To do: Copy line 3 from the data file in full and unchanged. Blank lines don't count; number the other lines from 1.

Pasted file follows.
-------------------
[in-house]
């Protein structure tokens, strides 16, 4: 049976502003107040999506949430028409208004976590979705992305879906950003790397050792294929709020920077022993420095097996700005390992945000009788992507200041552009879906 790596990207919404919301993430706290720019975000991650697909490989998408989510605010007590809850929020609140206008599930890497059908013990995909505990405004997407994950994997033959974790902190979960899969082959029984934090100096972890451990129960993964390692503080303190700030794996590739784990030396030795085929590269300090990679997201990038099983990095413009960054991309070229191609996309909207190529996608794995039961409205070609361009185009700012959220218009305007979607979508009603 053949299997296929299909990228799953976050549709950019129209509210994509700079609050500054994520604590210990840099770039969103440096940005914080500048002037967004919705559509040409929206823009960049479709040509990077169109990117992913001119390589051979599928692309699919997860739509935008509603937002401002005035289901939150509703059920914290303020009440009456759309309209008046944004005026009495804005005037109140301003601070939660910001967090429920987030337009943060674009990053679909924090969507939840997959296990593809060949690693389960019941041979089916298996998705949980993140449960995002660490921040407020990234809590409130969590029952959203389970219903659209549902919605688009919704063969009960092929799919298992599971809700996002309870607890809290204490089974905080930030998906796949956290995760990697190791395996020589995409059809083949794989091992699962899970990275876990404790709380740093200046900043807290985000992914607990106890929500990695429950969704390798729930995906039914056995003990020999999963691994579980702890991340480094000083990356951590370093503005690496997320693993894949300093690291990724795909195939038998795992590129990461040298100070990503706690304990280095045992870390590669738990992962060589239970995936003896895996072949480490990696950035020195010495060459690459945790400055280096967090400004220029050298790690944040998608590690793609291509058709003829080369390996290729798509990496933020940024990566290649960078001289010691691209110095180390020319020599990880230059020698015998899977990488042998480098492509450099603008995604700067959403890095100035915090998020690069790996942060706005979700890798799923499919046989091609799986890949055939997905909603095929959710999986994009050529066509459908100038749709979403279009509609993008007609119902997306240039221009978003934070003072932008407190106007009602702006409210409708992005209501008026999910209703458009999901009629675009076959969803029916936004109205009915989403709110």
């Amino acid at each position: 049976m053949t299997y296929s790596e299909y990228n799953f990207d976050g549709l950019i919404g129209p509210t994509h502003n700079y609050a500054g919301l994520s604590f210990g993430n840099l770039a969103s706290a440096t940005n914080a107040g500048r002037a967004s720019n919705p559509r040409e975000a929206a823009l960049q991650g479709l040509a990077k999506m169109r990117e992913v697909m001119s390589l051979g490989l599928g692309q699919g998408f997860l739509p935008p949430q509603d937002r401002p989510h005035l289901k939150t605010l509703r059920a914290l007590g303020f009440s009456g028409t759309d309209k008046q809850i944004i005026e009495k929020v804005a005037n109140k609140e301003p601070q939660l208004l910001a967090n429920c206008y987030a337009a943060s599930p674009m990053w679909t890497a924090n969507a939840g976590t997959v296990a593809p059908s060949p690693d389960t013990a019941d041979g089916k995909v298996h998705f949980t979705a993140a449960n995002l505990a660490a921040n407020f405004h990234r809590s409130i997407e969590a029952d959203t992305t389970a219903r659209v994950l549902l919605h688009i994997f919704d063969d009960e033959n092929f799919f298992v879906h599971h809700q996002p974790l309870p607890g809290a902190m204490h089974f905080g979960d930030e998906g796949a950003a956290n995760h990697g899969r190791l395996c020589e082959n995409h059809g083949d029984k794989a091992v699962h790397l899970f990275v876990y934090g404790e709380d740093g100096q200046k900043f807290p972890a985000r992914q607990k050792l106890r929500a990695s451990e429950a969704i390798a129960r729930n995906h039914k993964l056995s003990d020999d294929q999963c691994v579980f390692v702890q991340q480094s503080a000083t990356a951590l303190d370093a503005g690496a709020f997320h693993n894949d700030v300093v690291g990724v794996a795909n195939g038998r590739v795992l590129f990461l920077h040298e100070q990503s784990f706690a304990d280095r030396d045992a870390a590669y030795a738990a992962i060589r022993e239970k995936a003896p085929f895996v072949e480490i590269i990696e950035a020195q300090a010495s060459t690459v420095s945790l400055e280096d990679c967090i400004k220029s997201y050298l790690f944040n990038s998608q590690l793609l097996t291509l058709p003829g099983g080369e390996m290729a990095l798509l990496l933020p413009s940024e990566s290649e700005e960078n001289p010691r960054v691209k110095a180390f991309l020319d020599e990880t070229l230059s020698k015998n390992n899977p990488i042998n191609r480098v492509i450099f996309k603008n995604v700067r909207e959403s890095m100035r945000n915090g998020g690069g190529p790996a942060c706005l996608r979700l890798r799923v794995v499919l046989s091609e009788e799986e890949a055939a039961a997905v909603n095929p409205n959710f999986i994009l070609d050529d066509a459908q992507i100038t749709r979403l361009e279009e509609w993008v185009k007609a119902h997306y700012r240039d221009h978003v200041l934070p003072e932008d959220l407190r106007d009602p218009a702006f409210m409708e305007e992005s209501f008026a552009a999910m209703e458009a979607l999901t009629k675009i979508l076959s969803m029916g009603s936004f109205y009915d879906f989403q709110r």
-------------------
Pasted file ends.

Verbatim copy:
């Amino acid at each position: 049976m053949t299997y296929s790596e299909y990228n799953f990207d976050g549709l950019i919404g129209p509210t994509h502003n700079y609050a500054g919301l994520s604590f210990g993430n840099l770039a969103s706290a440096t940005n914080a107040g500048r002037a967004s720019n919705p559509r040409e975000a929206a823009l960049q991650g479709l040509a990077k999506m169109r990117e992913v697909m001119s390589l051979g490989l599928g692309q699919g998408f997860l739509p935008p949430q509603d937002r401002p989510h005035l289901k939150t605010l509703r059920a914290l007590g303020f009440s009456g028409t759309d309209k008046q809850i944004i005026e009495k929020v804005a005037n109140k609140e301003p601070q939660l208004l910001a967090n429920c206008y987030a337009a943060s599930p674009m990053w679909t890497a924090n969507a939840g976590t997959v296990a593809p059908s060949p690693d389960t013990a019941d041979g089916k995909v298996h998705f949980t979705a993140a449960n995002l505990a660490a921040n407020f405004h990234r809590s409130i997407e969590a029952d959203t992305t389970a219903r659209v994950l549902l919605h688009i994997f919704d063969d009960e033959n092929f799919f298992v879906h599971h809700q996002p974790l309870p607890g809290a902190m204490h089974f905080g979960d930030e998906g796949a950003a956290n995760h990697g899969r190791l395996c020589e082959n995409h059809g083949d029984k794989a091992v699962h790397l899970f990275v876990y934090g404790e709380d740093g100096q200046k900043f807290p972890a985000r992914q607990k050792l106890r929500a990695s451990e429950a969704i390798a129960r729930n995906h039914k993964l056995s003990d020999d294929q999963c691994v579980f390692v702890q991340q480094s503080a000083t990356a951590l303190d370093a503005g690496a709020f997320h693993n894949d700030v300093v690291g990724v794996a795909n195939g038998r590739v795992l590129f990461l920077h040298e100070q990503s784990f706690a304990d280095r030396d045992a870390a590669y030795a738990a992962i060589r022993e239970k995936a003896p085929f895996v072949e480490i590269i990696e950035a020195q300090a010495s060459t690459v420095s945790l400055e280096d990679c967090i400004k220029s997201y050298l790690f944040n990038s998608q590690l793609l097996t291509l058709p003829g099983g080369e390996m290729a990095l798509l990496l933020p413009s940024e990566s290649e700005e960078n001289p010691r960054v691209k110095a180390f991309l020319d020599e990880t070229l230059s020698k015998n390992n899977p990488i042998n191609r480098v492509i450099f996309k603008n995604v700067r909207e959403s890095m100035r945000n915090g998020g690069g190529p790996a942060c706005l996608r979700l890798r799923v794995v499919l046989s091609e009788e799986e890949a055939a039961a997905v909603n095929p409205n959710f999986i994009l070609d050529d066509a459908q992507i100038t749709r979403l361009e279009e509609w993008v185009k007609a119902h997306y700012r240039d221009h978003v200041l934070p003072e932008d959220l407190r106007d009602p218009a702006f409210m409708e305007e992005s209501f008026a552009a999910m209703e458009a979607l999901t009629k675009i979508l076959s969803m029916g009603s936004f109205y009915d879906f989403q709110r």